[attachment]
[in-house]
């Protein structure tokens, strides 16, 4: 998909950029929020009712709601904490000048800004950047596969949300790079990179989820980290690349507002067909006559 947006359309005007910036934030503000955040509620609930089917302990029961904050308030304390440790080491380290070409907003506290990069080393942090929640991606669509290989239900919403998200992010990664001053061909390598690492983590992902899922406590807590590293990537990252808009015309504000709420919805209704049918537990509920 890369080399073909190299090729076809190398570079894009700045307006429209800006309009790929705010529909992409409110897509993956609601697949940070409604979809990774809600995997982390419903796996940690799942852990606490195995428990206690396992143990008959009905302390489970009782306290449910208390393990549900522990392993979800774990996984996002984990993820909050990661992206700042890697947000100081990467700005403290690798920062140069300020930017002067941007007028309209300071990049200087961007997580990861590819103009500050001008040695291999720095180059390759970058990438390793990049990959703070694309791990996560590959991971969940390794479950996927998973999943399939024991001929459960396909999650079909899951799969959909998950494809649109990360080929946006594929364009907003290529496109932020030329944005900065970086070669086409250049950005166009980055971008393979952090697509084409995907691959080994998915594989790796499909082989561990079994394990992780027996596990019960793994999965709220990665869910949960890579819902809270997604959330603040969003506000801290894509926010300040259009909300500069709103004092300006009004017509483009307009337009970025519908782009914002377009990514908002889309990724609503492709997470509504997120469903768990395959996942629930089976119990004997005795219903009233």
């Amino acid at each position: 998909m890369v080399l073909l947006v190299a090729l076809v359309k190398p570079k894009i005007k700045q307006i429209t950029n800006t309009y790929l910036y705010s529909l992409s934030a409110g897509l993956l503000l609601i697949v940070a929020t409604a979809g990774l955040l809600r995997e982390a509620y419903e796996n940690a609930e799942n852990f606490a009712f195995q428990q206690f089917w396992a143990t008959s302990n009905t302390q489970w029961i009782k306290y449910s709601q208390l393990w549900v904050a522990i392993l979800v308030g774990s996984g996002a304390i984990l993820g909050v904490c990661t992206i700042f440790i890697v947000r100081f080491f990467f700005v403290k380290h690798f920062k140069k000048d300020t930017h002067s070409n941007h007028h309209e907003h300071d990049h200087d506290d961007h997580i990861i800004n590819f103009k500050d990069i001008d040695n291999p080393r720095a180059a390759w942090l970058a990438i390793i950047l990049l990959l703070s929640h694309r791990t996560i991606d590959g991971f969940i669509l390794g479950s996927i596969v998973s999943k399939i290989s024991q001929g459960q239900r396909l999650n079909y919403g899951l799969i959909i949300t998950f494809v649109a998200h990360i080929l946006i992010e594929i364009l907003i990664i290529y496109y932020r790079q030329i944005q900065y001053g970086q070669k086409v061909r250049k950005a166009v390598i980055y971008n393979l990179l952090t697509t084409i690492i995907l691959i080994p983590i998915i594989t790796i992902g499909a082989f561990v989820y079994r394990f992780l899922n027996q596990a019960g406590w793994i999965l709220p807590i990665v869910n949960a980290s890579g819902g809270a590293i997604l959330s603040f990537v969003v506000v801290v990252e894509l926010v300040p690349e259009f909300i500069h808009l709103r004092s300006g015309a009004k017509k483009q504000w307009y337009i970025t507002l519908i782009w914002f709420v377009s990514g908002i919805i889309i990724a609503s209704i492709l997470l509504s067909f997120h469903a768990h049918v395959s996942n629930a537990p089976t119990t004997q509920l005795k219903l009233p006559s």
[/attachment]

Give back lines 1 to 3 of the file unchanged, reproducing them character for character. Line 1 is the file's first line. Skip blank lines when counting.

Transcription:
[in-house]
């Protein structure tokens, strides 16, 4: 998909950029929020009712709601904490000048800004950047596969949300790079990179989820980290690349507002067909006559 947006359309005007910036934030503000955040509620609930089917302990029961904050308030304390440790080491380290070409907003506290990069080393942090929640991606669509290989239900919403998200992010990664001053061909390598690492983590992902899922406590807590590293990537990252808009015309504000709420919805209704049918537990509920 890369080399073909190299090729076809190398570079894009700045307006429209800006309009790929705010529909992409409110897509993956609601697949940070409604979809990774809600995997982390419903796996940690799942852990606490195995428990206690396992143990008959009905302390489970009782306290449910208390393990549900522990392993979800774990996984996002984990993820909050990661992206700042890697947000100081990467700005403290690798920062140069300020930017002067941007007028309209300071990049200087961007997580990861590819103009500050001008040695291999720095180059390759970058990438390793990049990959703070694309791990996560590959991971969940390794479950996927998973999943399939024991001929459960396909999650079909899951799969959909998950494809649109990360080929946006594929364009907003290529496109932020030329944005900065970086070669086409250049950005166009980055971008393979952090697509084409995907691959080994998915594989790796499909082989561990079994394990992780027996596990019960793994999965709220990665869910949960890579819902809270997604959330603040969003506000801290894509926010300040259009909300500069709103004092300006009004017509483009307009337009970025519908782009914002377009990514908002889309990724609503492709997470509504997120469903768990395959996942629930089976119990004997005795219903009233």
């Amino acid at each position: 998909m890369v080399l073909l947006v190299a090729l076809v359309k190398p570079k894009i005007k700045q307006i429209t950029n800006t309009y790929l910036y705010s529909l992409s934030a409110g897509l993956l503000l609601i697949v940070a929020t409604a979809g990774l955040l809600r995997e982390a509620y419903e796996n940690a609930e799942n852990f606490a009712f195995q428990q206690f089917w396992a143990t008959s302990n009905t302390q489970w029961i009782k306290y449910s709601q208390l393990w549900v904050a522990i392993l979800v308030g774990s996984g996002a304390i984990l993820g909050v904490c990661t992206i700042f440790i890697v947000r100081f080491f990467f700005v403290k380290h690798f920062k140069k000048d300020t930017h002067s070409n941007h007028h309209e907003h300071d990049h200087d506290d961007h997580i990861i800004n590819f103009k500050d990069i001008d040695n291999p080393r720095a180059a390759w942090l970058a990438i390793i950047l990049l990959l703070s929640h694309r791990t996560i991606d590959g991971f969940i669509l390794g479950s996927i596969v998973s999943k399939i290989s024991q001929g459960q239900r396909l999650n079909y919403g899951l799969i959909i949300t998950f494809v649109a998200h990360i080929l946006i992010e594929i364009l907003i990664i290529y496109y932020r790079q030329i944005q900065y001053g970086q070669k086409v061909r250049k950005a166009v390598i980055y971008n393979l990179l952090t697509t084409i690492i995907l691959i080994p983590i998915i594989t790796i992902g499909a082989f561990v989820y079994r394990f992780l899922n027996q596990a019960g406590w793994i999965l709220p807590i990665v869910n949960a980290s890579g819902g809270a590293i997604l959330s603040f990537v969003v506000v801290v990252e894509l926010v300040p690349e259009f909300i500069h808009l709103r004092s300006g015309a009004k017509k483009q504000w307009y337009i970025t507002l519908i782009w914002f709420v377009s990514g908002i919805i889309i990724a609503s209704i492709l997470l509504s067909f997120h469903a768990h049918v395959s996942n629930a537990p089976t119990t004997q509920l005795k219903l009233p006559s």